The one-term, 'busy' council: Two surviving 1969-73 Columbus councilmen recall accomplishments, challenges


Photo by: Photo collage by Jennifer Mosbrucker/Dispatch Staff


Mary Pollitz



Every time Frank Griffin walks into the Columbus-Lowndes Public Library, he smiles and chill bumps start covering his arms. 


Watching children listening to stories, college students researching and patrons using computers, Griffin holds his head high remembering how he and five other Columbus councilmen secured $600,000 in local, state and federal funds by 1973 to build the library that remains a fixture in Lowndes County. 


"The thing we were happiest with was building that library," said Griffin, 81. "You wouldn't believe the library that was here when we were on the council. It was a shed. It was a disgrace. We just all wanted to see some progress made." 


"I remember when I was campaigning, I went around saying we needed a new library," fellow council member Frank "Mike" Batson, 78, chimed in. "If you go to the library now, drive around to the back, you'll see an old white brick building. That was the library." 


Griffin was the only Democrat on Mississippi's first Republican-majority city council from 1969-73 -- a council makeup that garnered Republican members kudos from President Richard Nixon on White House letterhead. Batson and Griffin are the only surviving members, after M.L. McCarty passed away earlier this month. 


All six -- Batson, Griffin, McCarty, Max Andrews, Clarke Bozeman and Chester Jones -- were local businessmen. With an average age of about 40, they were the youngest ever Columbus council up to that time. 


"I was 30," said Batson, as he flipped through a scrapbook Thursday of old newspaper clippings and photographs from his time on the board. "I was the youngest member of the council." 


"Youngest and probably the wisest," returned Griffin with a laugh. 


Batson quickly considered this and chirped back, "We were both wise. We didn't run for re-election." 


None, in fact, sought a second term on the council, with only McCarty -- with an unsuccessful run for mayor in 1973 -- seeking any other political office. But in the "very busy" four years they served, they approved resurfacing 60 percent of the city's streets, used grants to improve the parks, bought two new fire trucks, eliminated hundreds of rundown, vacant houses, opened a sanitary landfill, and they were the first council to require Columbus police officers to complete state training. 


"I just shudder to think that if you hadn't seen some of things that happened in those four years, what this city would be like," Griffin said. 




Doing something 'worthwhile' 


Even before 1969 when the men ran for council, all six were well acquainted as longtime friends. 


Bozeman was a veterinarian and Batson a dentist. McCarty was an insurance agent and Jones was a quality control engineer.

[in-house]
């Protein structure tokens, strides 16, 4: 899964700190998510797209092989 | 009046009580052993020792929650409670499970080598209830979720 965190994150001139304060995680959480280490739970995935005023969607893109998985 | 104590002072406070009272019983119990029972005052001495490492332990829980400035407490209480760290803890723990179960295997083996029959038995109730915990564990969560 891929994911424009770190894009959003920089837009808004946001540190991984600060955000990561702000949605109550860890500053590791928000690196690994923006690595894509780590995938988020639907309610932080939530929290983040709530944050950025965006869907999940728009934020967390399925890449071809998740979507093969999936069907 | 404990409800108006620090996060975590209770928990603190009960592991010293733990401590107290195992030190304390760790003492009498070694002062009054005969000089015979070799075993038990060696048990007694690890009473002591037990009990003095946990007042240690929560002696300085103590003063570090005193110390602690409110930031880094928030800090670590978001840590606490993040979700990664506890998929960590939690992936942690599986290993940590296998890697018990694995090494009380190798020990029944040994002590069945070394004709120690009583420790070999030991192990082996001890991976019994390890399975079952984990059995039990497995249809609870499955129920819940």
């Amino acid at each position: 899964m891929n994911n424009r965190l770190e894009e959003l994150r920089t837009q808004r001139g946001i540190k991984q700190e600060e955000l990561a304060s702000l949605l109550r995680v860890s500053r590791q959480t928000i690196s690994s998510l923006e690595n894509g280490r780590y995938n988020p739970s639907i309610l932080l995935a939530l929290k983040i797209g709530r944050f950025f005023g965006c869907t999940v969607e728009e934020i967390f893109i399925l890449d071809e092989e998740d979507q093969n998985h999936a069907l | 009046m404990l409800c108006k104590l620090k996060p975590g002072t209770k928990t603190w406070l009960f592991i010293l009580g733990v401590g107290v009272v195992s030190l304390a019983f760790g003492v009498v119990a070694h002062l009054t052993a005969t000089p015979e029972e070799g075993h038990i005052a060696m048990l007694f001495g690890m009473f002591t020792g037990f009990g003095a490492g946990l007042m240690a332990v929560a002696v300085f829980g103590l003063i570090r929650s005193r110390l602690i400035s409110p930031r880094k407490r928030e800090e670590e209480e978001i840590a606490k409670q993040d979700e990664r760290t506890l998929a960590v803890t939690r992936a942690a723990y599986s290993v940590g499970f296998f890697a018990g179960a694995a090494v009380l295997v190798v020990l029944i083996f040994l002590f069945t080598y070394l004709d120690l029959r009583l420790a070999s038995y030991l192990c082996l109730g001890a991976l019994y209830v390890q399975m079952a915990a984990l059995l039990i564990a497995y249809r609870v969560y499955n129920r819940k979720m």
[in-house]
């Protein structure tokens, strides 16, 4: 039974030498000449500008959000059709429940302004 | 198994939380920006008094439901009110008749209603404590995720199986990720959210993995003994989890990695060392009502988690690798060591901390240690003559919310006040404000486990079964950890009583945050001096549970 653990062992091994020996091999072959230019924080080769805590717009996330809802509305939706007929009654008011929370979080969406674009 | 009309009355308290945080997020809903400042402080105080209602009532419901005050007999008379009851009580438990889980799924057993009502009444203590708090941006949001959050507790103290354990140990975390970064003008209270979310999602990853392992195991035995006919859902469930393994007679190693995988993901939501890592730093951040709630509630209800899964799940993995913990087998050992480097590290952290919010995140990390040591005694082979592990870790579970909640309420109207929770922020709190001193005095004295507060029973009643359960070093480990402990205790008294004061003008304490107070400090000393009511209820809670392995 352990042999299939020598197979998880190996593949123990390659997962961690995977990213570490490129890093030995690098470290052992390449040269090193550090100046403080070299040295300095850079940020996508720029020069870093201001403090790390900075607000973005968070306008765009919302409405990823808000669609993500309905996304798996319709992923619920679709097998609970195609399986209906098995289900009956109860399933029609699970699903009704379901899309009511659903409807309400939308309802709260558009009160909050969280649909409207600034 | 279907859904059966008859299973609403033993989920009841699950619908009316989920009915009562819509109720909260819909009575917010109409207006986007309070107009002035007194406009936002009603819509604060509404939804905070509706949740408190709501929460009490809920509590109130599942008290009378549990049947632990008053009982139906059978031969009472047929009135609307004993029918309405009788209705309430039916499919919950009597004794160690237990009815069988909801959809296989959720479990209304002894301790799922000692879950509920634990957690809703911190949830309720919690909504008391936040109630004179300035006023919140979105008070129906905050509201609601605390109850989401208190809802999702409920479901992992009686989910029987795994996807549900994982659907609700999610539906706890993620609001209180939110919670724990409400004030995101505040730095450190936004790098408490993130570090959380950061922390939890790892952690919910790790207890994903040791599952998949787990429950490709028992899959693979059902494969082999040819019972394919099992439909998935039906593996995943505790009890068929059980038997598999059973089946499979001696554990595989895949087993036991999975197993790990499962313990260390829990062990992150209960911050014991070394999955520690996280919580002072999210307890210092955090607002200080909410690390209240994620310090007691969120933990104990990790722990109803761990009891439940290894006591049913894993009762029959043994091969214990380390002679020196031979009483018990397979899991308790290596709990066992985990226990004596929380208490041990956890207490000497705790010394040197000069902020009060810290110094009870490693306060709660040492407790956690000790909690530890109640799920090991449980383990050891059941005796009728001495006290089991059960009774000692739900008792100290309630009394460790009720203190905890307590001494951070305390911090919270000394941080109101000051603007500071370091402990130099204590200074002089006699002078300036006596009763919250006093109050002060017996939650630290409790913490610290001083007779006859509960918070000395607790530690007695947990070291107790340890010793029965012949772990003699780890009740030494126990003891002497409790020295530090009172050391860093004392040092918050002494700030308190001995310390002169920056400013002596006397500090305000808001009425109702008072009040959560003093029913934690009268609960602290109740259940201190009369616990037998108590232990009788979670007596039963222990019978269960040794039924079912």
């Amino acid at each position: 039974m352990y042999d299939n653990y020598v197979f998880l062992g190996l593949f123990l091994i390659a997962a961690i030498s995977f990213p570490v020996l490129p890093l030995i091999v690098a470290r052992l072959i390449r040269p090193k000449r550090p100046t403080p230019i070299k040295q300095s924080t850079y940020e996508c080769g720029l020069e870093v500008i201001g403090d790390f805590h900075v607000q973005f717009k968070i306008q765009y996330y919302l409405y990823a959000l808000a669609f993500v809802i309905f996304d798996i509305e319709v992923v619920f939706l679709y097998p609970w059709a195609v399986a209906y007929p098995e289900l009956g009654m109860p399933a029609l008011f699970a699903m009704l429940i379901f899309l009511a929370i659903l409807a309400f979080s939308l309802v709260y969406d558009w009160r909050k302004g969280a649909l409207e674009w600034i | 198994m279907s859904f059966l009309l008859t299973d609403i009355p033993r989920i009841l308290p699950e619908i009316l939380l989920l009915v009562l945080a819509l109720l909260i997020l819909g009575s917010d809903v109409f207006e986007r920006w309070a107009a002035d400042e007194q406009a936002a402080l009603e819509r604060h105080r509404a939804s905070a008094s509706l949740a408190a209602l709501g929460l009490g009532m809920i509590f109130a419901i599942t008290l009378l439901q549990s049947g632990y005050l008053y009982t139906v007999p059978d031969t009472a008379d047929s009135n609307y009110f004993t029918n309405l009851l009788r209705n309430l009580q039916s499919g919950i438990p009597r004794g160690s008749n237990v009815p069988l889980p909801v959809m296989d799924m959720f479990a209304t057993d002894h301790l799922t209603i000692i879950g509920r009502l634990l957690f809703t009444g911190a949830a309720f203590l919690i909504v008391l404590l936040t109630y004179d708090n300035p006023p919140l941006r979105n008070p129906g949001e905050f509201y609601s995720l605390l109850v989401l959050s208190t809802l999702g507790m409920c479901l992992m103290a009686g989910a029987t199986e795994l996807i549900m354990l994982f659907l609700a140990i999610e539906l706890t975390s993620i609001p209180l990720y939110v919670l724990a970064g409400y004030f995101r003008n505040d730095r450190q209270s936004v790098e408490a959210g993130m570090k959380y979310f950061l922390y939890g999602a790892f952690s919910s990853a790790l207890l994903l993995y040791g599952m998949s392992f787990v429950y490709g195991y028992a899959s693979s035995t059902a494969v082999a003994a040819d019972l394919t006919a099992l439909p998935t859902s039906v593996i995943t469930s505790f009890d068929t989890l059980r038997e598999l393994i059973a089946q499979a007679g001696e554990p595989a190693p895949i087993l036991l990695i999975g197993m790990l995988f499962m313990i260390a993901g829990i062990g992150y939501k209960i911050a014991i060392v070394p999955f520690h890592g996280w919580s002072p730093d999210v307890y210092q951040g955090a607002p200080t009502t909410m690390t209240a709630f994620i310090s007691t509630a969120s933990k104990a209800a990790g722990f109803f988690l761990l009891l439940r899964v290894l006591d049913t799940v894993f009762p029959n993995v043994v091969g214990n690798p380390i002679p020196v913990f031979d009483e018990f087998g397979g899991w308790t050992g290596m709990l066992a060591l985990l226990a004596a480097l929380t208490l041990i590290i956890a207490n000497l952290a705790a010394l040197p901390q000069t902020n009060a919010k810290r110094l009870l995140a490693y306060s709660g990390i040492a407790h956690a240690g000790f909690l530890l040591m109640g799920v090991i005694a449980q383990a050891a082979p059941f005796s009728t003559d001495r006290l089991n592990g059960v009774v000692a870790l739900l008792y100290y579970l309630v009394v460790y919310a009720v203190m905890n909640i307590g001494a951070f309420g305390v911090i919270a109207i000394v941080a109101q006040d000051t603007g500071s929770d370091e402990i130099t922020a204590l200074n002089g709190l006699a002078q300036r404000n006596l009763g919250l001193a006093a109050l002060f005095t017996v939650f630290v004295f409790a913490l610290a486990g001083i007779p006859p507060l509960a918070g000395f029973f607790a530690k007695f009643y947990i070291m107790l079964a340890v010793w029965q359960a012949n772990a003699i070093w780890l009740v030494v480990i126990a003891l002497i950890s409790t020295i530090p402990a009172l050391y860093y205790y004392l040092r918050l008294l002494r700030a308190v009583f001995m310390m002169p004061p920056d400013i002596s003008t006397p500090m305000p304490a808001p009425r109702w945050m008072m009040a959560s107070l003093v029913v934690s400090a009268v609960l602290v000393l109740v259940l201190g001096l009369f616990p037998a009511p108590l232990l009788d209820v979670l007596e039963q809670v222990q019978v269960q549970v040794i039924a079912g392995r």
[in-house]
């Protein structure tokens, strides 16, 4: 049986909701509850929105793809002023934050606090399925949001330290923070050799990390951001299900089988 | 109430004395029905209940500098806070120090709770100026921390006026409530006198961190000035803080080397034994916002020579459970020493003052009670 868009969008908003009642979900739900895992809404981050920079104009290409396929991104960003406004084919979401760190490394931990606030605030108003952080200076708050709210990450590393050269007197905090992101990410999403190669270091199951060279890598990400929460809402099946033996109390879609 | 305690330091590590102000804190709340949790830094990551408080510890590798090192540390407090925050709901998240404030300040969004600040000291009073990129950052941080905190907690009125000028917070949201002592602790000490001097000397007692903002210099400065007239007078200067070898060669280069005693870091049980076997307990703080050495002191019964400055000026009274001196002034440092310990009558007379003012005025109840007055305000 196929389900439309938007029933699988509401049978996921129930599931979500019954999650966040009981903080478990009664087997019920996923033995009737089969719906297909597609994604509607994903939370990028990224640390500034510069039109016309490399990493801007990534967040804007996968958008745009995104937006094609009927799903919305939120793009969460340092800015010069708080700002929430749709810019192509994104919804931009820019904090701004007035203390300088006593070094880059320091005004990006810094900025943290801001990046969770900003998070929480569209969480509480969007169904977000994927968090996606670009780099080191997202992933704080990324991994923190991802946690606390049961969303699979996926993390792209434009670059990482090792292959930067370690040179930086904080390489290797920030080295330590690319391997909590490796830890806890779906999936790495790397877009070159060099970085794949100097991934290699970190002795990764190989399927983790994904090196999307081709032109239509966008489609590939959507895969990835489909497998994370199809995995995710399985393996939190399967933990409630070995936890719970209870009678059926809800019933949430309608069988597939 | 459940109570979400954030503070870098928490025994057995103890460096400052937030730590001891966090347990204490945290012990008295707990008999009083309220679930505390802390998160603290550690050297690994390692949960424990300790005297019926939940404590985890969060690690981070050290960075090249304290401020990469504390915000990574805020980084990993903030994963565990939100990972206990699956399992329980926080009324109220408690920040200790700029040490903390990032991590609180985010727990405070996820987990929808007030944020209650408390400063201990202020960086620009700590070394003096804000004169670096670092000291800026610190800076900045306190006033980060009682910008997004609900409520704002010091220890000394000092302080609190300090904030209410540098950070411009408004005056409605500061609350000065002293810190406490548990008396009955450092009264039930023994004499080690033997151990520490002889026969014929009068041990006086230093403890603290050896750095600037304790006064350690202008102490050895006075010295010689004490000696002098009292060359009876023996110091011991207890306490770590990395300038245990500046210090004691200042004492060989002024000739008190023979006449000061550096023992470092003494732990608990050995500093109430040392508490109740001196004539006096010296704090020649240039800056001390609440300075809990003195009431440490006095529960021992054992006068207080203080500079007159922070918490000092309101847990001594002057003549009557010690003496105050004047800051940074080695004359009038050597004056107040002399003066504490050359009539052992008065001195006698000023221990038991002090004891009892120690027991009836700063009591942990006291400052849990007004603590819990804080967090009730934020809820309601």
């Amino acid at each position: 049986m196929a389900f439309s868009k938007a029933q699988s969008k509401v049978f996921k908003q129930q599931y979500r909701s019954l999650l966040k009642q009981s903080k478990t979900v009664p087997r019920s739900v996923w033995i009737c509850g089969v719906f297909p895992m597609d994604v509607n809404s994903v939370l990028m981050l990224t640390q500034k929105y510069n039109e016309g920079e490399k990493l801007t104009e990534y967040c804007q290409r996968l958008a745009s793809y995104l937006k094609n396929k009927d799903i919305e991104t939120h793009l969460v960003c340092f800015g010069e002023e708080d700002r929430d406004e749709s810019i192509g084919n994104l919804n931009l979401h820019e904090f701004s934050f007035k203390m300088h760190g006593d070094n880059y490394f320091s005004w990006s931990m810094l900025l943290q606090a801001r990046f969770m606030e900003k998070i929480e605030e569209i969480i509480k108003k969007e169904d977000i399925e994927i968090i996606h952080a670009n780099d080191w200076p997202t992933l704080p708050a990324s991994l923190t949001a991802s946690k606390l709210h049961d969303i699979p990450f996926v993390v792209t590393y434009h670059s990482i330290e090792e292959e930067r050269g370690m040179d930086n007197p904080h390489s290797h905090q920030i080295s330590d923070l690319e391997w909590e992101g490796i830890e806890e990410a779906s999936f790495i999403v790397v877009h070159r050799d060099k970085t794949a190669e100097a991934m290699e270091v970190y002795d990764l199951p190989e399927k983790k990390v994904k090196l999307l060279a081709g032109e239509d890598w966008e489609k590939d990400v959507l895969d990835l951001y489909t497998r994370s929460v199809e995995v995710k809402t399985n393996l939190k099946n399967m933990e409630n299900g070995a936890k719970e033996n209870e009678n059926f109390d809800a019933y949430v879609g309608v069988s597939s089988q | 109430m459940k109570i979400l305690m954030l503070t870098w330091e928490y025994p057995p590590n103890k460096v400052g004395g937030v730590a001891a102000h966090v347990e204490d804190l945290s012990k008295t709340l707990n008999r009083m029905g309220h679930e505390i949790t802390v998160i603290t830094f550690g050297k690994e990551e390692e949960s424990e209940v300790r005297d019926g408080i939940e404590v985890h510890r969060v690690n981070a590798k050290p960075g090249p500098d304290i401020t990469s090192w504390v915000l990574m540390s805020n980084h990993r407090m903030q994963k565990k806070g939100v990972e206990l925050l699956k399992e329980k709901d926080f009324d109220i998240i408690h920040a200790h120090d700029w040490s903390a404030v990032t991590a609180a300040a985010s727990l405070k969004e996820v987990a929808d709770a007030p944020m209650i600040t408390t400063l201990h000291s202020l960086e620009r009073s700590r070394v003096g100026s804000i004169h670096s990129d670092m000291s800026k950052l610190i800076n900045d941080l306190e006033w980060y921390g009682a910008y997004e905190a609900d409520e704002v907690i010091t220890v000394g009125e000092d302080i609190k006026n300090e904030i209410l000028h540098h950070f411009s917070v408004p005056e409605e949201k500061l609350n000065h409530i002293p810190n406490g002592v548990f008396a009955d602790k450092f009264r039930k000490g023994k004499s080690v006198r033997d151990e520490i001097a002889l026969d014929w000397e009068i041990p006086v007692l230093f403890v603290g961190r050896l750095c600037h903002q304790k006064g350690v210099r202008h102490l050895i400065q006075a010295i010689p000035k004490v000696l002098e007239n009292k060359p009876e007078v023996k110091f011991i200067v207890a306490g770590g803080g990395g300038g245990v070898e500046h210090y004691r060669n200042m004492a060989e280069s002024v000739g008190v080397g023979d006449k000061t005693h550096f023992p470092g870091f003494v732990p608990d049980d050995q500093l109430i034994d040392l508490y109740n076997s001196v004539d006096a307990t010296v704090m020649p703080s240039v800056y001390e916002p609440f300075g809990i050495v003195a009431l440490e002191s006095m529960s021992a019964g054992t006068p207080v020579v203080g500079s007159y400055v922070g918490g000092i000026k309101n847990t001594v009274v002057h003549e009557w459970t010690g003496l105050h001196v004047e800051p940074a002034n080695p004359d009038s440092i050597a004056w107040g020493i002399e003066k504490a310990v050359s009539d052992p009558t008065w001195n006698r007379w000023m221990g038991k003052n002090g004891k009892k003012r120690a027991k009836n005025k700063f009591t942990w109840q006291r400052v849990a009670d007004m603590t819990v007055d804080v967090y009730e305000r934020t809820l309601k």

Griffin was a banker and Andrews owned a shoe store, facts Griffin maintains made them the easiest target for angry citizens during their council term. 


"These doctors (on the council) had it made," Griffin said. "I was working for First Federal Bank. You had to make an appointment to see Dr. Batson. You had to make an appointment to see Dr. Bozeman. Mac was always out looking at insurance. 


"If somebody had a complaint, they went to the bank or they went to Mr. Andrews' shoe store because they knew we were going to be there," he added. "They were going to find me." 


Still, Griffin felt running was a responsibility he owed Columbus. 


"I lived here all my life," Griffin said. "At that time we had role models. They mentored me and they went through this procedure of giving back to the community. They set an example for me that I needed to follow in their footsteps. It was strictly a social responsibility, a duty to run. You didn't run for the pay though. We made $131 a month, regardless of how many meetings we had." 


And there were many meetings. One month, the council met 30 times, sometimes with three sessions in one day. 


"It was cutting into my practice," Batson laughed. "But it was worthwhile what we were doing." 


For all the council's triumphs, the term didn't pass without trials. When the Tombigbee River's water level hit a record 42.23 feet in 1973, for example, it left 1,200 people temporarily homeless and damaged more than 2,500 structures. 


"It went in the (Leigh) mall waist-deep," Griffin recalled. 


Before the council took office in 1969, the city had allowed its accreditation to lapse, meaning it could not qualify for federal funds. That council completed the reaccreditation process, and federal funding proved a critical piece of flood recovery. 




An unbreakable bond 


McCarty's death brought out Batson's long-shelved scrapbook, and brought memories pouring back for the two surviving members. 


"Chester died first, then Max died, then Dr. Bozeman died and Mac just passed away," Griffin said. "Mac was the president of my Sunday school class. It doesn't seem possible, but I guess it was it was 50-something years ago we served. 


"Mac was pretty straight laced," he added. "He was just absolutely dedicated." 


Both agreed the council had created an unbreakable bond over that one term. No matter what arguments ensued during meetings, when the gavel hit the table and the meeting adjourned, they would all be found laughing and enjoying a meal together putting politics aside. 


"I never had a cross word with anyone outside that room," Griffin said. "We may have during the meeting. Today, I still call them friends even though four of them are gone. Those guys, excluding me, were really high character. Just really super human beings. They devoted their time to help this city."




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